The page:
The Proliferating Pot Problem in Maryland
On March 3rd, 2017 Senators in Annapolis gathered to introduce two new bills that would call for the legalization of marijuana in Maryland. The two new bills are being introduced by Democratic Senator Brian Feldman as well as Democratic Senator Richard Madaleno Jr, both from Montgomery County.
Feldman’s bill calls for the citizens of Maryland 21 and over to be able to purchase legal cannabis, possess up to two ounces of marijuana at one time, and cultivate up to six plants at one time with three of those plants being mature each cycle.
Madaleno’s bill calls for the legalization of marijuana where users will be able to possess up to one ounce or less of dried cannabis, 5 grams of hash oil and 72 ounces of cannabis creams or oils, or any combination of the above.
An experienced marijuana grower can yield up to 5.0 oz per plant when subjected to the right conditions which is absolutely absurd. How many plants do people really need to be growing in their houses?
Marijuana was decriminalized in Maryland back in 2014 and now Senators and delegates are revisiting the issue of making it legal for all citizens over the age of 21.
During the committee hearing many different people showed up to voice their opinion to the proposed legislation. One such person was Aubree Adams, who traveled all the way from Pueblo, Colorado to share her heartbreaking story.
As she got up on the stand to present her testimony she asked for more than the two allocated minutes to speak to which her appeal was rejected, so she began to speak very fast in order to get through her pitch. The committee realized that this was going to get them nowhere so they granted her additional time.
She began talking about the negative adaptations Pueblo has had to make over years since marijuana has been legal, hitting on the fact that the homeless rate has skyrocketed as well as the crime rate since Amendment 64’s inception in 2012.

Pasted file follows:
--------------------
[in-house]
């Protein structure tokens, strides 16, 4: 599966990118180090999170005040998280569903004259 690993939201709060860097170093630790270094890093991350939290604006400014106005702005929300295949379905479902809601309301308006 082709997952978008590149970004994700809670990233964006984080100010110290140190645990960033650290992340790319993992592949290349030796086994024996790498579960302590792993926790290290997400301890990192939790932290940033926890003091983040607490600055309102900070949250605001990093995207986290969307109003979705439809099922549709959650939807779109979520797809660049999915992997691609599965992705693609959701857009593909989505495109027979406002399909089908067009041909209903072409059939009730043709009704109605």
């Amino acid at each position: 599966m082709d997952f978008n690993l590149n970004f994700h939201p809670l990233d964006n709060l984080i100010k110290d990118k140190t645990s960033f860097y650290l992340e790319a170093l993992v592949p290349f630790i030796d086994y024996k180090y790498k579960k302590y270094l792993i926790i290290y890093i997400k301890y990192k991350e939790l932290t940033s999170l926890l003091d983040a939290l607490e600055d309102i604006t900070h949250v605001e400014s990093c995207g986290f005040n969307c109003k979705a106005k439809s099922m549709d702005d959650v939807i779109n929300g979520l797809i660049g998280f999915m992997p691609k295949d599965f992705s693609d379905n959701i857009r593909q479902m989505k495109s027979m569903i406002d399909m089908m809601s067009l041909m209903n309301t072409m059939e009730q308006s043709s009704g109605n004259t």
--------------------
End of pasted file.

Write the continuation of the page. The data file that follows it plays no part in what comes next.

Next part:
Adams’s story turns a corner when she begins talking about her own son and how his addiction to marijuana edibles had triggered psychotic episodes and an attempt at suicide. His addiction developed after proposition 64 passed and access to edible marijuana became extremely easy in Pueblo.
One night while suffering from a marijuana induced psychosis episode Adams’ son attacked his younger brother and put a gun to his own head, but did not pull the trigger. Instead he decided to overdose on 250 ibuprofen pills. “He vomited all night in his sleep,” Adams said. Her oldest son is now part of a treatment community and resides in Houston, Texas.
Other testimonies came from Dr. Amelia Arria, who is the Director of the Center on Young Adult Health and Development and the Office of Planning and Evaluation at the University of Maryland School of Public Health, and Dr. Peter Musser who is a clinical psychologist who received his Ph.D. from the University of Maryland Baltimore County.
Dr. Arria, who has researched marijuana for over 25 years concludes that, “Cannabis use is linked with decreased productivity and decreased cognitive function.”
Dr. Musser similarly has seen in his research that the more normalized marijuana becomes in the communities, the amount of people who go to the ER for psychosis had increased. Dr. Musser also mentions that treatment centers in Colorado have been adding more beds and expanding in order to keep up with the influx of new patients. Shouldn’t our government be trying to stop the problem, not try to avoid the issue by just putting up with it? These two bills would also cost Maryland taxpayers around $2.1 million to implement. These two issues will be on the ballot for voters to decide later on in 2018.
Click Here to view the Senate Committee Hearing